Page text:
Hundreds of Russian citizens are fighting as volunteers on the Ukrainian side, according to media reports. Who they are and what are their hopes for the future of Russia?
“A dream come true — I am now in the Freedom of Russia Legion,” says Igor Volobuev, once a vice-president at Russia’s state-owned Gazprombank. The Legion’s Telegram channel has details of quite a few Russians who have defected to Ukraine and even revealed their names.
The Freedom of Russia Legion and the Russian Volunteer Corps are two groups comprising mainly Russians but who are fighting on Ukraine’s side.
On Monday, fighters from these units shelled the Russian region of Belgorod in what Andriy Yuzov from Ukraine’s Intelligence Directorate told the Suspilne public broadcaster was an “operation to liberate these territories from the so-called Putin regime.”
There has been awareness of the Freedom of Russia Legion since at least the beginning of April 2022. It was apparently formed by captured Russian soldiers who switched over to the Ukrainian side, but also of volunteers with Russian passports.
It is made up of about 500 men, according to Ilya Ponomarev, a former member of the Russian State Duma who represents the unit. He was the only Russian lawmaker to vote against the annexation of Crimea in 2014 and went into exile in 2016.
The Russian Volunteer Corps has existed since August 2022 but the number of men is not known. However, a fighter who goes by the name “Cardinal,” whose military ID was presented to DW, said it had the same tasks as a company — which can have 30 to 150 men.
One of the co-founders, Denis Kapustin, a businessman who is known as being part of Russia’s far-right movement and uses the pseudonym Denis Nikitin, said late last year that the Russian Volunteer Corps had been working with the Ukrainian army since the fall.
On social networks, the Russian Volunteer Corps says that all its members hold right-wing conservative views. “Cardinal” sees Russia’s future in a “true nation-state of Russians in the original Russian territories — taking into account the territorial integrity of Ukraine and Belarus, as well as neighboring countries.”
“We want to establish a state for Russians that lives in peace with all thenations that surround it,” he insists.
The members of the Freedom of Russia Legion do not publicly express their political views. Ilya Ponomarev has said that there is in fact no dominant ideology and the unit is a prototype of the future army of the Russian Federation, with the advantage of being neither on the left nor right, neither liberal nor conservative. He argues that members are united by the idea of opposing Russia’s aggression.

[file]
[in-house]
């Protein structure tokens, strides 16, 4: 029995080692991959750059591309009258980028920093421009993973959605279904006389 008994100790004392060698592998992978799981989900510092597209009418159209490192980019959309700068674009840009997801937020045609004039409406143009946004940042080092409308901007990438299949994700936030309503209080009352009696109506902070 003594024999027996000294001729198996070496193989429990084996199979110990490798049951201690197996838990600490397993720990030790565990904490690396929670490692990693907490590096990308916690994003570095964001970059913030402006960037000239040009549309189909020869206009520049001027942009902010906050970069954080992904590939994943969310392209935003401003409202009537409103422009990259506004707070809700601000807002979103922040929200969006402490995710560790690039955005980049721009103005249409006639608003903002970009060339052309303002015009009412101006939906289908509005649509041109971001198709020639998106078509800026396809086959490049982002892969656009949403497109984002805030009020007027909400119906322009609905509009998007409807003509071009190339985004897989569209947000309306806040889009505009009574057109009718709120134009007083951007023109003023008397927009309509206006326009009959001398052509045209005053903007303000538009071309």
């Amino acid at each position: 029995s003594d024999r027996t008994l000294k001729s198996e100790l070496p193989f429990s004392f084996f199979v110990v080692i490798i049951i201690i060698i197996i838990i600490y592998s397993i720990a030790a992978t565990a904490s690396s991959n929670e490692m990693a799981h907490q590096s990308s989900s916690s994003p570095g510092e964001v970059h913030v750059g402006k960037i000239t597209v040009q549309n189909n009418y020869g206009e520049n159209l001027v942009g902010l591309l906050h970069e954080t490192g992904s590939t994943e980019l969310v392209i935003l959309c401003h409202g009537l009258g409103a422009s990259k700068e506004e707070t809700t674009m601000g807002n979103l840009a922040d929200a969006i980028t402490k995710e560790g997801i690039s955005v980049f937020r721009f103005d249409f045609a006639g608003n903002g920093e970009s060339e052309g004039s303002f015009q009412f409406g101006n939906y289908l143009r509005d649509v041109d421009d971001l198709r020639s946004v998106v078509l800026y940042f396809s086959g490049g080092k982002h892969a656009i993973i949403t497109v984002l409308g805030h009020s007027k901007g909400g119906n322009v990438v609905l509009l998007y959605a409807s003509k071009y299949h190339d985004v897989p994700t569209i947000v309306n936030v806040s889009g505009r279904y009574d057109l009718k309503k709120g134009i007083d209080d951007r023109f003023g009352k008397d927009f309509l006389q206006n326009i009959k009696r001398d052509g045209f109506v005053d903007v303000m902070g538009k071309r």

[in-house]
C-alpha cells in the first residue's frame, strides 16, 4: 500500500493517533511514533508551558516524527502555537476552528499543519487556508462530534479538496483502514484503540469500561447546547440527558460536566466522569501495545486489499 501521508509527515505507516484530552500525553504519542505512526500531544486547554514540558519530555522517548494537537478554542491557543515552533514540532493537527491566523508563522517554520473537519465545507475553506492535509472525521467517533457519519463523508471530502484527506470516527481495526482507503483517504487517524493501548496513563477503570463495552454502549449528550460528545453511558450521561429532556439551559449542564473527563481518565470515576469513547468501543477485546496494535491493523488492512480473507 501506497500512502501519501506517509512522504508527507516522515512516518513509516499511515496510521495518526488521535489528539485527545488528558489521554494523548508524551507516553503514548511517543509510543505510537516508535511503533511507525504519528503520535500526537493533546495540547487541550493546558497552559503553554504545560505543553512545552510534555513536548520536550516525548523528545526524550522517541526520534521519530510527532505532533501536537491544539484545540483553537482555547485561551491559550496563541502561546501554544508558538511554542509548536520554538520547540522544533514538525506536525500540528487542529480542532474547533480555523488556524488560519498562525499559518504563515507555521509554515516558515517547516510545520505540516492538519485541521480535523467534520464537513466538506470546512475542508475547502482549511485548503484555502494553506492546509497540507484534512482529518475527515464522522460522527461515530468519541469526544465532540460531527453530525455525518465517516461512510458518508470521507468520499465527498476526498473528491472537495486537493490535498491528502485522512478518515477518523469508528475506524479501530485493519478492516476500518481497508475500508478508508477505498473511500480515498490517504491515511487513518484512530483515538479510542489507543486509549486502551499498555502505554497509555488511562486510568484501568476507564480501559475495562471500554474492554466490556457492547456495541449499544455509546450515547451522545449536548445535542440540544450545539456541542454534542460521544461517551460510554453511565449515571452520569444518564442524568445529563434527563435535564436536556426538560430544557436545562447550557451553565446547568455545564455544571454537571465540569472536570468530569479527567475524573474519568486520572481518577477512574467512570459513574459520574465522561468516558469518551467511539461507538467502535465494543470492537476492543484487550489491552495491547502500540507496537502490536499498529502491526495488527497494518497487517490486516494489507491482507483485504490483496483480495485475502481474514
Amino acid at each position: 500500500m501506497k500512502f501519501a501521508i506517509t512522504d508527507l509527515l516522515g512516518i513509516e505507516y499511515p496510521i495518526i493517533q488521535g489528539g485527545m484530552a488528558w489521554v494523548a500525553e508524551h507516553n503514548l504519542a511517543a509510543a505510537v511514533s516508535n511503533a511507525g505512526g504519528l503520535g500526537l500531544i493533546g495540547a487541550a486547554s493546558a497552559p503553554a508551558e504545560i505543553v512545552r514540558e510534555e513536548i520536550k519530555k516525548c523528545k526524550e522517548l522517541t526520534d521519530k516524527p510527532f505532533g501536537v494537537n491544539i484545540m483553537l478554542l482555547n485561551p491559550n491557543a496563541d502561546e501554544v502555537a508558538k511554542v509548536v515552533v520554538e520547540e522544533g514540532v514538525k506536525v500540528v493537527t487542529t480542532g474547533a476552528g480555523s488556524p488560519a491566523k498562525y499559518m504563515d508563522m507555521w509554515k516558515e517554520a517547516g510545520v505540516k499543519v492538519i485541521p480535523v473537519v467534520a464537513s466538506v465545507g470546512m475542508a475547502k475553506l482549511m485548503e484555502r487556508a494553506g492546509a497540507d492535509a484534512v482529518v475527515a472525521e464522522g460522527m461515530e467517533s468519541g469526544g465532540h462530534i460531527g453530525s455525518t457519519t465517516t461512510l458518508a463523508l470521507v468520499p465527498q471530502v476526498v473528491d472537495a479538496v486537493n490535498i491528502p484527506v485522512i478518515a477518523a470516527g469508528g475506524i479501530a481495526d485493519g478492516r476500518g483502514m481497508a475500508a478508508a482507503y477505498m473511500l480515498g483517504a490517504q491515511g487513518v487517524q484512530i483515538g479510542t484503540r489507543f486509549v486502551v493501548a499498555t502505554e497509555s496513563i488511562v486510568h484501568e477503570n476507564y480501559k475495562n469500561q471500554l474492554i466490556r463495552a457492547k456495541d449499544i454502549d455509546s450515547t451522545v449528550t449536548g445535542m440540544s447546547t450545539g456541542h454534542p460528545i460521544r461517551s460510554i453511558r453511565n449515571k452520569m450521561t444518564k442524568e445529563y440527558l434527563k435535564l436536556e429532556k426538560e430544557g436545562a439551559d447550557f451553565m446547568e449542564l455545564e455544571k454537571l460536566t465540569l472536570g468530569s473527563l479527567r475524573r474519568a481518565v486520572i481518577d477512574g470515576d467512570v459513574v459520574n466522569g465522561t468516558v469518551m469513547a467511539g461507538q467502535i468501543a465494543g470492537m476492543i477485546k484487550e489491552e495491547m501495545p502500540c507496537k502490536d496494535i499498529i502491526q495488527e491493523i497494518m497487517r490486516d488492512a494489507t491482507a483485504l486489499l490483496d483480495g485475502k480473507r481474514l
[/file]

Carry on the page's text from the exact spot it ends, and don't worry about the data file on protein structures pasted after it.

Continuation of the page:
Dissolve or preserve the federation?
The Russian Volunteer Corps is part of the Civic Council, a new Russian emigrant association founded in Warsaw, whose main public face is Anastasia Sergeyeva, until recently the head of the Poland-based For a Free Russia association. She said that the Civic Council had members from the constituent republics of the Russian Federation who supported the right of self-determination for their peoples.
On YouTube, the Civil Council has posted video messages to Chechens and Circassians, urging them to fight for Ukraine and campaign for the independence of their republics. One of Sergeyeva’s tasks is to seek private donations to finance the Civil Council’s work and the training of new fighters.
Ponomarev told DW at the end of 2022 that he had held talks about cooperation with representatives from various countries and media outlets. Unlike the Russian Volunteer Corps, which is not against regions seceding from the Russian Federation, the Legion says that its goal is to “preserve a united and indivisible Russia within the borders of 1991.” However, it says that regions should be given far-reaching powers and their ethnic identity should be preserved. The Legion is also raising funds and welcomes all donations — in cryptocurrency
Recruitment of fighters
Before the Russian Volunteer Corps began its cooperation with the Civil Council, it only accepted Russians who were already abroad. Many, according to their own statements, had fought in the Donbas on the side of Ukraine in the Azov Battalion since 2014.
Today, the Civil Council functions as a kind of recruitment center and according to Sergeyeva men are now accepted directly from Russia. Volunteers are asked to fill out an online questionnaire or write to an encrypted mailbox. “Further communication takes place via secure systems that we suggest,” said Sergeyeva without going into details.
For its part, the Freedom of Russia Legion initially only recruited Russian prisoners of war who had changed their views, said Oleksiy Arestovych, a former advisor to Ukraine’s presidential office, but that it now accepted men who were still in Russia.
Prospective members are asked to send their resumes and copies of a whole host of documents, including their ID to a ProtonMail mailbox. The admissions process includes a lie detector test, as well as psychological tests and aptitude assessments.
Ever since an unsuccessful merger of the two in August last year, the Russian Volunteer Corps and the Freedom of Russia Legion have been wary of one another — something they avoid showing.